I try so hard not to be a 'cotton wool wrapping' mother. You know the mother (she is probably hidden inside you, she is in me); won't let her child climb up the high tower at the park as its too dangerous and they might fall and get hurt; won't let her child ride their bike down the hill because its too dangerous and they might go too fast and fall and get hurt; won't let her child climb a tree because its too dangerous and they might fall and hurt themselves. On it goes.
Do you ever stop to think about what messages we are sending our children each time we tell them to stop, its too dangerous? I know we do it out of fear, as we don't want them to get hurt, but are we putting our own fears on them? Scary ground that one! Do they simply see it that Mummy and Daddy don't trust their awesome stunt skills, and don't have the confidence in their ability to pull it off?
Its not easy though is it? Watching your most precious small person doing something that could potentially hurt them. Its hard to stand back and watch them take risks. Biting your tongue. Turning your head the other way just in case there is carnage. Stopping yourself rushing forward and removing them from the situation altogether.
I like to look at the positives of this, in what are we teaching our children by allowing them to take risks? We are teaching them to learn what their limits are. We are teaching them confidence. We are teaching them persistence, to keep trying until they get it right. We are teaching them to take risks in life - when its OK to take to a risk and when its not. We are teaching them consequences for their actions. We are giving them opportunities where we can be proud of them, high five them and praise them for being awesome. We are filling their love tanks. All the sort of things that in the long run of life, help them develop solid life skills.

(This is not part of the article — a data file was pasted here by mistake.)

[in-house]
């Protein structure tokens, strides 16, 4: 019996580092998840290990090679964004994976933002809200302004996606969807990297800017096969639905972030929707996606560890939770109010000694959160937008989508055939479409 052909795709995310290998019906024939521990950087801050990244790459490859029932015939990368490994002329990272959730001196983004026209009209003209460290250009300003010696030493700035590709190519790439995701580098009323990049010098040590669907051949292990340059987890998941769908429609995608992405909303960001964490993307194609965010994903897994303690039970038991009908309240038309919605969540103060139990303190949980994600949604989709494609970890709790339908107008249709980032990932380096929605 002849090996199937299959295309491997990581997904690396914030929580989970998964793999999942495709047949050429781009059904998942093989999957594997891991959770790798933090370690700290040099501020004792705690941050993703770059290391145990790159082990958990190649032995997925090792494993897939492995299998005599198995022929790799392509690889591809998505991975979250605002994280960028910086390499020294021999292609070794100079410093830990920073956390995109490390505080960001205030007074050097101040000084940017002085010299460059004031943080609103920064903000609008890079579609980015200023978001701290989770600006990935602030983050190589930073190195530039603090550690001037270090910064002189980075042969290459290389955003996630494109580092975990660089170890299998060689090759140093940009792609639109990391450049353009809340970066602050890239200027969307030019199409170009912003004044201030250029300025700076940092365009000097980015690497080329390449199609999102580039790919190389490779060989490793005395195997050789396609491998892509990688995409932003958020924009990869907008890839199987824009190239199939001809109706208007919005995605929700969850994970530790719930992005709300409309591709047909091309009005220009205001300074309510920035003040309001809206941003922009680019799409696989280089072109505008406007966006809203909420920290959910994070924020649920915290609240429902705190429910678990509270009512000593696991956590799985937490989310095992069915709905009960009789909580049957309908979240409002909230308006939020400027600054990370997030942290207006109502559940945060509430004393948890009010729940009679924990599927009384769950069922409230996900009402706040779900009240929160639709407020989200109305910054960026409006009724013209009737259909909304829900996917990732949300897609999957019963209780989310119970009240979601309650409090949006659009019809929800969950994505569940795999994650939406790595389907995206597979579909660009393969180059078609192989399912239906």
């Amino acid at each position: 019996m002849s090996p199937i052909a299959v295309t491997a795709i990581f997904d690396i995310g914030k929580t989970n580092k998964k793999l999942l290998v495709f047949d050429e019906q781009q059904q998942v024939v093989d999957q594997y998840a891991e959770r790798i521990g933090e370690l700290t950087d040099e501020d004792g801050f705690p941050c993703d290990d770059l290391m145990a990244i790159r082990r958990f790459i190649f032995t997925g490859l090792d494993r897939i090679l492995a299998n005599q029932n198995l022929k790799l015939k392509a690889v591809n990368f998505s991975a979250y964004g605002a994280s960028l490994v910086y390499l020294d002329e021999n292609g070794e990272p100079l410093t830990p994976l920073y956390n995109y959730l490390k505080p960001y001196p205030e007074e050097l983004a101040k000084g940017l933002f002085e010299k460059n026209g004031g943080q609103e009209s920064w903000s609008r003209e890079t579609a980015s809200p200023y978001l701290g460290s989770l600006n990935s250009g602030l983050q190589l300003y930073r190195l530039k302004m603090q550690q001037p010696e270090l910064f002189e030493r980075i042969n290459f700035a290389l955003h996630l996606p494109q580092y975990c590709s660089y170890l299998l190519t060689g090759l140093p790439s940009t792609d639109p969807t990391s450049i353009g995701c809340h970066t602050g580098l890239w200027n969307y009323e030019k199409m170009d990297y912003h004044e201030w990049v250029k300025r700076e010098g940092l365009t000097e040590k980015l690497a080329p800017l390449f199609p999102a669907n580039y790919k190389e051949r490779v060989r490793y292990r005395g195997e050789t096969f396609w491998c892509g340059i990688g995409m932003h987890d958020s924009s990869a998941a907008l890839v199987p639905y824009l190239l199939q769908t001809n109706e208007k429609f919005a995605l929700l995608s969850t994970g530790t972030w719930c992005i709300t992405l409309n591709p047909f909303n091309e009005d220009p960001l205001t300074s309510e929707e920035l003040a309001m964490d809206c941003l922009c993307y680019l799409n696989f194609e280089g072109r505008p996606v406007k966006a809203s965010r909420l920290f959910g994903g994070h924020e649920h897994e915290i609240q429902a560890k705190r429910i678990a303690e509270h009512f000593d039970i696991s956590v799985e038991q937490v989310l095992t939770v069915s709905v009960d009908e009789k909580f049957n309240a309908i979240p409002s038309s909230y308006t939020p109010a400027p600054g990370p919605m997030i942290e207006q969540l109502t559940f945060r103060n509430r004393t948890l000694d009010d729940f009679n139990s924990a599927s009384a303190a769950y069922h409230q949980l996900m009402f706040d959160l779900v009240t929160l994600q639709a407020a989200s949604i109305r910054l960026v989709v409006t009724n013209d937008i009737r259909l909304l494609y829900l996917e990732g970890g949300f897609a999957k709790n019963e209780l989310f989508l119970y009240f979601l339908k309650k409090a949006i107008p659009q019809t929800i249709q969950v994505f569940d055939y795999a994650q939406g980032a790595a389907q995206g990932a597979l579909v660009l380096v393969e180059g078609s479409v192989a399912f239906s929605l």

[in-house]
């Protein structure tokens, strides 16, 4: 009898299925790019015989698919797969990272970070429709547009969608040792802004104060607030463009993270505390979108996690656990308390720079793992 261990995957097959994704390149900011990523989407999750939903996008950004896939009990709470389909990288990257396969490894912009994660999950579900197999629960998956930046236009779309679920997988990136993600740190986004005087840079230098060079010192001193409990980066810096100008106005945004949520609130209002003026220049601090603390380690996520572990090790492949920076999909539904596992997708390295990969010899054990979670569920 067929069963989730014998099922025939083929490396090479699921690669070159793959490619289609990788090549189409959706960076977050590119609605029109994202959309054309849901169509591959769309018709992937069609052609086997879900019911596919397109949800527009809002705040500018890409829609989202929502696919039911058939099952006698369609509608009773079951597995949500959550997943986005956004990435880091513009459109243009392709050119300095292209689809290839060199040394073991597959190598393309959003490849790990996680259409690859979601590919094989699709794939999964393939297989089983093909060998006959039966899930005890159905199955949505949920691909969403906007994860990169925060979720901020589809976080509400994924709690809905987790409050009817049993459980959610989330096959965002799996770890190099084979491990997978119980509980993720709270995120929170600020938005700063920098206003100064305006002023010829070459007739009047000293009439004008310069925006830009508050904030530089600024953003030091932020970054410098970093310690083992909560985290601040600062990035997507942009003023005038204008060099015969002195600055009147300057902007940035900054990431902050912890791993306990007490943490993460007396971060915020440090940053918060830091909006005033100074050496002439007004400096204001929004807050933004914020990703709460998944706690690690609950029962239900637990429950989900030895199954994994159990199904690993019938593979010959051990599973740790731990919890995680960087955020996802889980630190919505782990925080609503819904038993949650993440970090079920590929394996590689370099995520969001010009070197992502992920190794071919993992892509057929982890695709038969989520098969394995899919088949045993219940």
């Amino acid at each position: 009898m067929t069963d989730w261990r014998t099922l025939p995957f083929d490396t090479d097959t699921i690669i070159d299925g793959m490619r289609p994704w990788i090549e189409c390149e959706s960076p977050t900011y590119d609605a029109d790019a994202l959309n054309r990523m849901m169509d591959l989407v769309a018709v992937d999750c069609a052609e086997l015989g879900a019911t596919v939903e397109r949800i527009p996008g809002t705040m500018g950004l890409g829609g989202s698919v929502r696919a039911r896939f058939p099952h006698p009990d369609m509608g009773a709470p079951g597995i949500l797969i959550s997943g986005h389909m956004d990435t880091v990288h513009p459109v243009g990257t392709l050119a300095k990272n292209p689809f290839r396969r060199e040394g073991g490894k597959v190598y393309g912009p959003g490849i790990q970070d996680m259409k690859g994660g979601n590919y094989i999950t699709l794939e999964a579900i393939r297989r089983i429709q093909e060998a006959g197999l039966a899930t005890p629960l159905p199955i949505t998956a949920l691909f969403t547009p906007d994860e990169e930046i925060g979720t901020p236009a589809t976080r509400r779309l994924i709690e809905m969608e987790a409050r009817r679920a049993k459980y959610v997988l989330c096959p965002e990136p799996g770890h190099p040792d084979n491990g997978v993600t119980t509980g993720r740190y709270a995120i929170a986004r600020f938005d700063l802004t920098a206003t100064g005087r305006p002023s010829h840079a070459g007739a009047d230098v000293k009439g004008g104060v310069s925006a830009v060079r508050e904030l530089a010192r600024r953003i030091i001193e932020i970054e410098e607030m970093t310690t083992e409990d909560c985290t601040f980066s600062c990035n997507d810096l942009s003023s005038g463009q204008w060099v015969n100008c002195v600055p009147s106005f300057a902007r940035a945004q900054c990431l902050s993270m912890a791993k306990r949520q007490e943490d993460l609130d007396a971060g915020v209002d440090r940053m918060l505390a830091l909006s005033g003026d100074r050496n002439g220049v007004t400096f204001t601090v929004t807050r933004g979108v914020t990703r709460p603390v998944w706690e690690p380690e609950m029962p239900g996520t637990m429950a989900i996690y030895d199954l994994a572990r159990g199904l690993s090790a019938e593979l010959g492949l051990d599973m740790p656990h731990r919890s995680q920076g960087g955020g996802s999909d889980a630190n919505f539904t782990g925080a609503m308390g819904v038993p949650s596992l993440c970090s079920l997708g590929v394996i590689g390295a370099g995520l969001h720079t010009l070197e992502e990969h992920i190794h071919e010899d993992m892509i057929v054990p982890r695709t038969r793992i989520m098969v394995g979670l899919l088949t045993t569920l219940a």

This weekend the hubby built the boys a ramp to ride their bikes over. I bit my tongue. Its too dangerous I thought. Then I thought, whats the worst that can happen. A trip to A&E with a broken bone? Done that before, no biggie. A few gravel grazes and a bit of blood. Yup, daily occurrence here. So I kept my mouth shut and watched the first few attempts through squinted eyes. Then I got on my bike, and tried to show them how to get airborne. Then I found myself coaching them on how to get the most air. I got caught up in their excitement and really got behind encouraging them. And lets be honest, all the while praying like crazy they won't hurt themselves, but I kept my fears hidden, and openly supported them. And had fun doing it.
Danger Mouse, my three year old, was launching himself airborne over that ramp in no time. He fell a few times, and each time we encouraged him to pick himself back up and try again. Sprat, who is 5, wasn't so confident. But by day two, after some more coaching, he was going over it with both feet on the pedals and landing it standing up. By day two, Danger Mouse, was jumping it on the scooter - but that's another story.
Give your children a chance to take risks. Allow them the freedom to learn consequences for their actions, in a controlled environment, where mum and dad are there to supervise (and pick up the pieces). Give them the freedom to climb a tree, slide down the biggest slide in the park and ride their bike down a big hill, putting your own fears behind you, and not on them. Your little person will probably surprise you in their ability.
And if they do crash, and there is a bit of blood, crying and a trip to A&E - what an awesome story they are going to have to tell their friends ....